Microwave - and other forms of electromagnetic - radiation are major (but conveniently disregarded, ignored, and overlooked) factors in many modern unexplained disease states. Insomnia, anxiety, vision problems, swollen lymph, headaches, extreme thirst, night sweats, fatigue, memory and concentration problems, muscle pain, weakened immunity, allergies, heart problems, and intestinal disturbances are all symptoms found in a disease process the Russians described in the 70's as Microwave Sickness.
Dear John: Something has to be done about Con Ed, which has gone wild in New York City.
I live in an old apartment building in Staten Island. Con Ed stopped sending meter readers regularly in the last year to save money. The meters are in our apartments. Anyway, they just switched out our meters so they can remotely see our readings.
They sent me a bill for $1,018! I’ve been paying their flat billing plan of $107 (which I thought was high) for a year or more. So I called and they said, this is what you owe, and further, our bill will be $178 a month from now on!
After talking to many people, I realize what they’ve done is to take me from 11 cents per kilowatt to 17 cents retroactively for the year — without ever letting me, the consumer, know.
Many people have been scammed by them, as I found out online.
I contacted my local senator’s office. Don’t have much faith in that. What can you tell me? P.V.
Dear P.V. I can’t do much. But I did ask.
I don’t know much about the smart meters. Con Ed apparently hasn’t been able to get into your apartment to read the meter. Maybe the reader is lying. I’ve had that happen to me with the electric company in Jersey.
Anyway, apparently the budget plan you are on was too low. So you owe money.
Con Ed did tell me it would work out a payment plan for you. And just remember, it’s very hard for the utility to turn off your power. Newspapers love stories of people freezing to death and power companies do care a little about their image.
You should be hearing from Con Ed soon. Good luck.
Dear John: In June, my son received a letter of denial from the Admissions Committee of Stony Brook University’s graduate math program.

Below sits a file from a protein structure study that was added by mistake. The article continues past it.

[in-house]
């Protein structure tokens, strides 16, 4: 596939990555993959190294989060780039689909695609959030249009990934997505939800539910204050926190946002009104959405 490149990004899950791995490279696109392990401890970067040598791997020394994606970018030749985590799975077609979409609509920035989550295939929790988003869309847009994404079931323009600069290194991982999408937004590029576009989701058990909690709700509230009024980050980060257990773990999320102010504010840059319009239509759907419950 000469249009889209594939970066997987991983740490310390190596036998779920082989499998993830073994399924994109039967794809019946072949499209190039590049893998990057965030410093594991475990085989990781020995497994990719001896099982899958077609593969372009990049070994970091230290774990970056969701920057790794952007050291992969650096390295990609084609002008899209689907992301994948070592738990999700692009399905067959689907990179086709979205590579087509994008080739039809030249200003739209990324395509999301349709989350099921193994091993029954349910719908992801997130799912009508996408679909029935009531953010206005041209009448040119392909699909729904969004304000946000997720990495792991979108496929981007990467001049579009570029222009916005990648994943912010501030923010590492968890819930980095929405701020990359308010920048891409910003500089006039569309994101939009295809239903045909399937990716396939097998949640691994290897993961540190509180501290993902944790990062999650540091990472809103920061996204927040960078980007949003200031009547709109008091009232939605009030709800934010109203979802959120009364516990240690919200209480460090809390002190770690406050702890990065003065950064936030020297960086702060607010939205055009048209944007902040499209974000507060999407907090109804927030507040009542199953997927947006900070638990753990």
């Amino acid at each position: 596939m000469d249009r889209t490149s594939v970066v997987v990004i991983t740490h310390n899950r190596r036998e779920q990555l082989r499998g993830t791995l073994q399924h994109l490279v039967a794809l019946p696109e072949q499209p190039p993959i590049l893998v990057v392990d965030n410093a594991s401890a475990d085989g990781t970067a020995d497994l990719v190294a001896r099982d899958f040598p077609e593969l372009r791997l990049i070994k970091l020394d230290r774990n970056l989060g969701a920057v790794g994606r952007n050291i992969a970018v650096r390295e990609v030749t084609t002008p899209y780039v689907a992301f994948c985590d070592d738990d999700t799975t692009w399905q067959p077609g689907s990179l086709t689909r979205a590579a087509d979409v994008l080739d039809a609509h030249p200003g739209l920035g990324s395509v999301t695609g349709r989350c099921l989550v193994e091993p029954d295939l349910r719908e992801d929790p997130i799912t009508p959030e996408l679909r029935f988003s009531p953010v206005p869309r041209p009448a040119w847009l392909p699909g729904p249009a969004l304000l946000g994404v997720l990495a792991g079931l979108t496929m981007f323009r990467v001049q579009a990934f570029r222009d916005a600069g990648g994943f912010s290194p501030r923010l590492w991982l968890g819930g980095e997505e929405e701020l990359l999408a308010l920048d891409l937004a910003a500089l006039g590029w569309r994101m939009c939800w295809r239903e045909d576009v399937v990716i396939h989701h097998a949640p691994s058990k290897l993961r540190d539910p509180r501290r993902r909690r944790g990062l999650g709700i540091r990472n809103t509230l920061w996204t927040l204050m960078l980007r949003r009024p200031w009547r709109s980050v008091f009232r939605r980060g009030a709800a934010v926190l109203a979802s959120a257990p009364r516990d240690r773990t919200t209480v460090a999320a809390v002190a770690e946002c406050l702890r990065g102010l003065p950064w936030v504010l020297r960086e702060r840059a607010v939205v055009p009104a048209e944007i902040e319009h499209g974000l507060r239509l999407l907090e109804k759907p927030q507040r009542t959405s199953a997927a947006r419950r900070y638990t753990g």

In early July, Prof. David Ebin (of Stony Brook) told me that in spite of my son’s impressive credentials, he would not be a fit for the Math Program.
I expressed my disbelief and I explained to Ebin that my son’s records at both Suffolk Community College and Fairleigh Dickinson University were almost perfect.
After our conversation, Ebin decided he would review my son’s application again. Upon doing so, he felt my son was not qualified and also lacked the appropriate prerequisites to succeed.
He mentioned that my son would be tortured if he was admitted because he would not be able to do the work. He recommended that my son take some additional math classes and then reapply.
I was disappointed but decided to call Fairleigh Dickinson University to speak to the professor who had sent a recommendation on my son’s behalf. When my son requested the recommendation from him, he said he knew Ebin and he would contact him on my son’s behalf. This also proved to be fruitless.
All my son wants to do is take graduate math classes at Stony Brook University. To take one class now and then possibly more in the fall would put him behind. Is he supposed to put his life on hold?
He has done everything asked of him. Where is the human element? Every once in a while somebody has to humanize the process. I certainly think my son is worthy of a chance to prove himself.
While his credentials might not be perfect they are certainly not so bad that he should be cast aside so readily. I would also add that the communication has not been what it should have been from the people I have spoken to at Stony Brook. R.W.
Dear R.W. You sent me a very long and detailed letter, which I had to condense and edit here. And your efforts on behalf of your son are extremely commendable. All children would be blessed to have an advocate like you on their side.
You also mentioned in your letter that paperwork has been lost. And you complained that Stony Brook was enrolling foreign students at the expense of US residents.
If you really believe there is a case for bias, you should hire a lawyer. And I understand your frustration with a higher-education system that values international diversity. If Stony Brook is being fair, it is only doing what every other major school is doing — trying to get a well-rounded student body.
I spoke with Stony Brook, but because of confidentiality rules there wasn’t much they could tell me.
But I did get an impression from the conversation. So let me give you my opinion.
I think your son needs to take more of the initiative. The school will value his persistence more than yours.
And paperwork always gets lost in an academic bureaucracy, although Stony Brook says this isn’t the case here.
Just keep pushing.
Last, back off the accusations of bias against US students. Unless you have proof, you are just going to make enemies of the admissions people your son needs as friends.
Best of luck, and I hope your son gets what he wants even if it is at one of the other great math programs in this state and country.